Congress Averts Government Shutdown With Last-Minute Funding Extension

As they have already done multiple times this fiscal year, federal lawmakers narrowly averted a partial government shutdown Thursday by passing a stopgap measure to further extend funding at FY 2023 levels.

Thursday, February 29th 2024, 9:41 pm

By: News 9, Alex Cameron


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As they have already done multiple times this fiscal year, federal lawmakers narrowly averted a partial government shutdown Thursday by passing a stopgap measure to further extend funding at FY 2023 levels.

The House passed the continuing resolution (CR), the fourth since last September, by a vote of 320-99 Thursday afternoon, with the Senate then sending it to President Biden’s desk on a 77-13 vote.

 No one in the Oklahoma delegation was happy about having to pass another CR, but some saw it as the appropriate and responsible step, while others say the move was highly inappropriate and irresponsible, “[one] that will sort of kick the can down the road ‘til next week." said Oklahoma Congressman Kevin Hern (R-OK1) in an interview Thursday.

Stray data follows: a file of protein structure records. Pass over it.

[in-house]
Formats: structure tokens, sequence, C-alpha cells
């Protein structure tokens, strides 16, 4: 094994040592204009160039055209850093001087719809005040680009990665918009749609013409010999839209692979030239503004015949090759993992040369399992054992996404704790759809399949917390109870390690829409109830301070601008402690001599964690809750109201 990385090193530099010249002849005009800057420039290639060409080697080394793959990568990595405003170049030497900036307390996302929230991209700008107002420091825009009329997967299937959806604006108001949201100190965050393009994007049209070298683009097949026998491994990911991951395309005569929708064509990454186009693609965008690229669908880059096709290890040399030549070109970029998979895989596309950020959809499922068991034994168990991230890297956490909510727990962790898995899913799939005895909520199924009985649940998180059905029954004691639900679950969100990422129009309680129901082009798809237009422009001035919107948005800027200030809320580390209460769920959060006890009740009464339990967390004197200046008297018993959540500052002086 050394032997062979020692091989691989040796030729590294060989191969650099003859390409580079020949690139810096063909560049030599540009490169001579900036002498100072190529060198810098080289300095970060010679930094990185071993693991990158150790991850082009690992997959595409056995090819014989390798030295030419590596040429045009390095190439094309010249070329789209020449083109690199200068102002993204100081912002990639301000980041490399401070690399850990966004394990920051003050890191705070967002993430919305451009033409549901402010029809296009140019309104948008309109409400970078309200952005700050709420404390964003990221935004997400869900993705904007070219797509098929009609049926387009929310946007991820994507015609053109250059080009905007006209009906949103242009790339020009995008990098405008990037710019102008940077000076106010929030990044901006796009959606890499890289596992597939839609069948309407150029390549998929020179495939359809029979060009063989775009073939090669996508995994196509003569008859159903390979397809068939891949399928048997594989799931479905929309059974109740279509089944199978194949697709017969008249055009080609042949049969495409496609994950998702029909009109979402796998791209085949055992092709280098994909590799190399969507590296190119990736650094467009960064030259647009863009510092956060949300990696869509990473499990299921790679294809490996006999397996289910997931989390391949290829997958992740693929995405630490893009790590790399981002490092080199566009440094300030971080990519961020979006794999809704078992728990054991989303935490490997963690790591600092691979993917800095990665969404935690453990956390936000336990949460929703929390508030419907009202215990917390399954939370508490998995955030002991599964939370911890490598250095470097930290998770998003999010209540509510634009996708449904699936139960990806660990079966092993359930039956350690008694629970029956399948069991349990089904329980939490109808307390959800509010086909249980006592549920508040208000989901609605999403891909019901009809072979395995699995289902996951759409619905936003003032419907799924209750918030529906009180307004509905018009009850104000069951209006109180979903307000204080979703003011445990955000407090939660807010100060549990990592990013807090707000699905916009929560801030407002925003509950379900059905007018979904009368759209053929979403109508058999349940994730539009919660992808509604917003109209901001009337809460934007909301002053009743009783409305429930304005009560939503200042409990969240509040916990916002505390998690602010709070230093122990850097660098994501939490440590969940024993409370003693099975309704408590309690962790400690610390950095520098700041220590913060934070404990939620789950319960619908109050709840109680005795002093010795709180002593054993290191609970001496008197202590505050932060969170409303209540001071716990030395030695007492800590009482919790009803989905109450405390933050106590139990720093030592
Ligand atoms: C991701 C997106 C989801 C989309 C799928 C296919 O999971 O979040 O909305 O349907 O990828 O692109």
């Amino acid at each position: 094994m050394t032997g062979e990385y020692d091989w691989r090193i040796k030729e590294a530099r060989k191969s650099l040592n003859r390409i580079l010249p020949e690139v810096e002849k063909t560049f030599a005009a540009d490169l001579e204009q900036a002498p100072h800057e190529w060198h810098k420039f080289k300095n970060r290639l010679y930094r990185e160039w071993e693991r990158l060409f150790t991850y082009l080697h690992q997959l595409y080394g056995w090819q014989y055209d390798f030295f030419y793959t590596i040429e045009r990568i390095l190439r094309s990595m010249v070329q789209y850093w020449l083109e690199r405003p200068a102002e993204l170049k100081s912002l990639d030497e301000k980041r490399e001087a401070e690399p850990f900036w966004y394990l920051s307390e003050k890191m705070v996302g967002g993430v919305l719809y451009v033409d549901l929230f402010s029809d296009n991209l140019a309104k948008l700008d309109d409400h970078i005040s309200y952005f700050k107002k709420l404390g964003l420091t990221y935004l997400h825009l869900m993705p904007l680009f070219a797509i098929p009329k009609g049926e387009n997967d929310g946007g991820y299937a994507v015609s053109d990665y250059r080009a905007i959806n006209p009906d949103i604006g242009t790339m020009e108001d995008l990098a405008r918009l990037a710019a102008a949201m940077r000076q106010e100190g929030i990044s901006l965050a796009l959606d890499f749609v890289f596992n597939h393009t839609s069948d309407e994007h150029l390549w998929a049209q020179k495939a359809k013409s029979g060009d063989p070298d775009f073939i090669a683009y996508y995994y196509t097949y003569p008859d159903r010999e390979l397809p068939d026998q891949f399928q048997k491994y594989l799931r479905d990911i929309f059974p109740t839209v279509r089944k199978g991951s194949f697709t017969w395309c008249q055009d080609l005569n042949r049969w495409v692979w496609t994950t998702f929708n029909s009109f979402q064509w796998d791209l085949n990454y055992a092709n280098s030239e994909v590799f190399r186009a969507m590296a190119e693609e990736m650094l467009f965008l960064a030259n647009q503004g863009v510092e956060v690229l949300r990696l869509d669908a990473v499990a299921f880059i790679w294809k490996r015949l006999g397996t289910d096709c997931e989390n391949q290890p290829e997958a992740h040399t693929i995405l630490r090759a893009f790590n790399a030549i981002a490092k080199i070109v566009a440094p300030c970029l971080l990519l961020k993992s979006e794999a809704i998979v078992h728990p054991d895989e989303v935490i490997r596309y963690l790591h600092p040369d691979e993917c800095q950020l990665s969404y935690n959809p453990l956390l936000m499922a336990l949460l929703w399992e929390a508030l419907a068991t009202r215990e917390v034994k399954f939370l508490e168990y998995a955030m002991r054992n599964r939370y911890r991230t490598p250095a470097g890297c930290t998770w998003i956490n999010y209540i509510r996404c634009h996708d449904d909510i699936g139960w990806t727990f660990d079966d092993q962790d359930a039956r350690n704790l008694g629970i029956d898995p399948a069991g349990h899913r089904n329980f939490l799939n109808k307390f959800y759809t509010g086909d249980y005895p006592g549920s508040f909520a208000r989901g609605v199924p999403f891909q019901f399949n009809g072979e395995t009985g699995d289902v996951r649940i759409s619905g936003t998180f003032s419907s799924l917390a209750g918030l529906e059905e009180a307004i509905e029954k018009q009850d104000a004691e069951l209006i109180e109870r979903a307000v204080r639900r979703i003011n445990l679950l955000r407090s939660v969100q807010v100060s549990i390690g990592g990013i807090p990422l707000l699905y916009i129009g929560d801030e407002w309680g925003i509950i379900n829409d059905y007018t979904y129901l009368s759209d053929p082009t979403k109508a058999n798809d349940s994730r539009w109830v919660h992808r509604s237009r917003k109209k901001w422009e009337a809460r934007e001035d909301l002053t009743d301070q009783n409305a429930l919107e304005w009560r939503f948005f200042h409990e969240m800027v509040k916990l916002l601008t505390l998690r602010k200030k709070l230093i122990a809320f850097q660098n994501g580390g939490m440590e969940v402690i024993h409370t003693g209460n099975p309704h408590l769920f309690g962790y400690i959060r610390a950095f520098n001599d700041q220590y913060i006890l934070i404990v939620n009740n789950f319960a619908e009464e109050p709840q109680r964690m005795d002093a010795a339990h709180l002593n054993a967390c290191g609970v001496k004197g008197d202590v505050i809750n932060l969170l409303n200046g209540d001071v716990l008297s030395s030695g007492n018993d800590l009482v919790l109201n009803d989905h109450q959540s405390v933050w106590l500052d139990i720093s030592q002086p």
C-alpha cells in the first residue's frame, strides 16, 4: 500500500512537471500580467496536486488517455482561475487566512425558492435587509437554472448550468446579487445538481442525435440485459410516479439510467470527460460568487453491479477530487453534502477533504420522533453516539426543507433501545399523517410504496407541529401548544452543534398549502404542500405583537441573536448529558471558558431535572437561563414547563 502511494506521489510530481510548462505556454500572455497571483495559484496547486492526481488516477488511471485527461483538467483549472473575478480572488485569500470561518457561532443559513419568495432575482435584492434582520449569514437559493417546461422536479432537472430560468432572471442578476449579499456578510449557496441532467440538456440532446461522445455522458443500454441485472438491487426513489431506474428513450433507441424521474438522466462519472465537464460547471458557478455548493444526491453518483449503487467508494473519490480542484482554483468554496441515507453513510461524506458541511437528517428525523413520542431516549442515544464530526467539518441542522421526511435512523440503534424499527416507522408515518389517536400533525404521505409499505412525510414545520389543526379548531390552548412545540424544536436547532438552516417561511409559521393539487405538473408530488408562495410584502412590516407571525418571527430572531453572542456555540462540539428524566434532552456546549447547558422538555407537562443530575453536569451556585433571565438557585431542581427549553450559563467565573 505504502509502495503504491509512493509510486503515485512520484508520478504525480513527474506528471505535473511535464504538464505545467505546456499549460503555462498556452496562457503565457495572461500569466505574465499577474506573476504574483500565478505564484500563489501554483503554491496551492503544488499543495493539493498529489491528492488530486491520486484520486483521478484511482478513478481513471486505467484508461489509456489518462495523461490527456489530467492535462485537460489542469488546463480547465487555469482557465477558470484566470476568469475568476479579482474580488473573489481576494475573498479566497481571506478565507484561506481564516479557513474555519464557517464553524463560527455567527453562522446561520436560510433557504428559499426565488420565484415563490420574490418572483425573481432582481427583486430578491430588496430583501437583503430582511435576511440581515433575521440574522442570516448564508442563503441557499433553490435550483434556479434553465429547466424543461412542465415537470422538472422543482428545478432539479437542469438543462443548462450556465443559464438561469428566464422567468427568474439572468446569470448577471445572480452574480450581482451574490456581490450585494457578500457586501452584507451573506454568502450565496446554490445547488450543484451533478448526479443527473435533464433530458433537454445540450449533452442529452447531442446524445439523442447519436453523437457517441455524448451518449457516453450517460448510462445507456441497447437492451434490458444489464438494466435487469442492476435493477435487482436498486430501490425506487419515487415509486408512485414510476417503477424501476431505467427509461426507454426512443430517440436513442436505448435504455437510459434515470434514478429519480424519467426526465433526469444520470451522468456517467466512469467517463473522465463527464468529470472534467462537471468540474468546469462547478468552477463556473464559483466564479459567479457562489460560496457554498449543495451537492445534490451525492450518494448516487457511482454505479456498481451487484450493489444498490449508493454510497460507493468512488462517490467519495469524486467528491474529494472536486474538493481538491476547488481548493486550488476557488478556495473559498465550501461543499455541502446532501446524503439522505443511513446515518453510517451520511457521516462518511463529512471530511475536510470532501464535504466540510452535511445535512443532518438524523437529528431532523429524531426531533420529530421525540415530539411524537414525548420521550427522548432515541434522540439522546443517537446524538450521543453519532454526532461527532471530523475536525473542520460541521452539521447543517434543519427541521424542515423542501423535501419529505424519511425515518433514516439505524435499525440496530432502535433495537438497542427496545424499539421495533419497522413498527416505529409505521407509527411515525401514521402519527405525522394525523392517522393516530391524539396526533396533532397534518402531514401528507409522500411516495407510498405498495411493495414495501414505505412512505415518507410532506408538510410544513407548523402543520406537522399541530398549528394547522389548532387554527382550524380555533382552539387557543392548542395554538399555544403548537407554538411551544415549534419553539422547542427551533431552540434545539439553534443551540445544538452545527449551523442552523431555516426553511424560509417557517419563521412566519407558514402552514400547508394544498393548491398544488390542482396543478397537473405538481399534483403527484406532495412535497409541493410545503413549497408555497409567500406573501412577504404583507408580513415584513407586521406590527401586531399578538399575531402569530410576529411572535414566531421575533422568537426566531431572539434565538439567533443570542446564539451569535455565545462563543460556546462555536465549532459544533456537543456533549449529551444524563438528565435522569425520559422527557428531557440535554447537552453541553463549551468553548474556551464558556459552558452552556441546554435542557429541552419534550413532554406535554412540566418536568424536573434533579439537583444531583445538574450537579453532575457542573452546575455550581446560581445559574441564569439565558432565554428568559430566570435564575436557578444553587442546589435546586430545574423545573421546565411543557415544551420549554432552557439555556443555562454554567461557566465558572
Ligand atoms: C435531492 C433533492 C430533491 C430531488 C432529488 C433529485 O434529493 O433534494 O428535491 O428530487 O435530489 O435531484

Congressman Hern voted against the stopgap measure. He says the $1.66 trillion discretionary spending total that leadership agreed, which includes $70 billion in ‘side deals’ is too high. "The people were the First District sent me here to DC to cut spending, to rein in government,” Hern said, “and we’re just not doing it."

Also voting no was Rep. Josh Brecheen, who favored passing a year-long CR, as that would trigger an automatic one percent, across-the-board cut. "100 percent of our discretionary spending last year was borrowed money,” Brecheen (R-OK2) said in an interview, “and so it is beyond reasonable to say, 'can we not curtail that one percent?'"

The rest of the Oklahoma delegation, including both Senators, voted for the CR. "This is very short term,” said Rep. Tom Cole (R-OK4), “it’s what we call a processing CR—the bills are basically negotiated, they’re being written now, we need to give the members enough time to read the bills.”

Cole says six of the 12 appropriations bills will be voted on next week, and the remaining six will be finalized before March 22. “The best thing that we can do right now is to pass appropriations bills that are specific funding for this year, rather than just continuing funding for last year,” said Sen. James Lankford in an interview Wednesday.

Frank Lucas agrees: “Then you’ll see the difference it makes, in a military pay raise, for instance, re-prioritizing money for spending at the Department of Defense to address the challenges coming from China, Iran, and those places."

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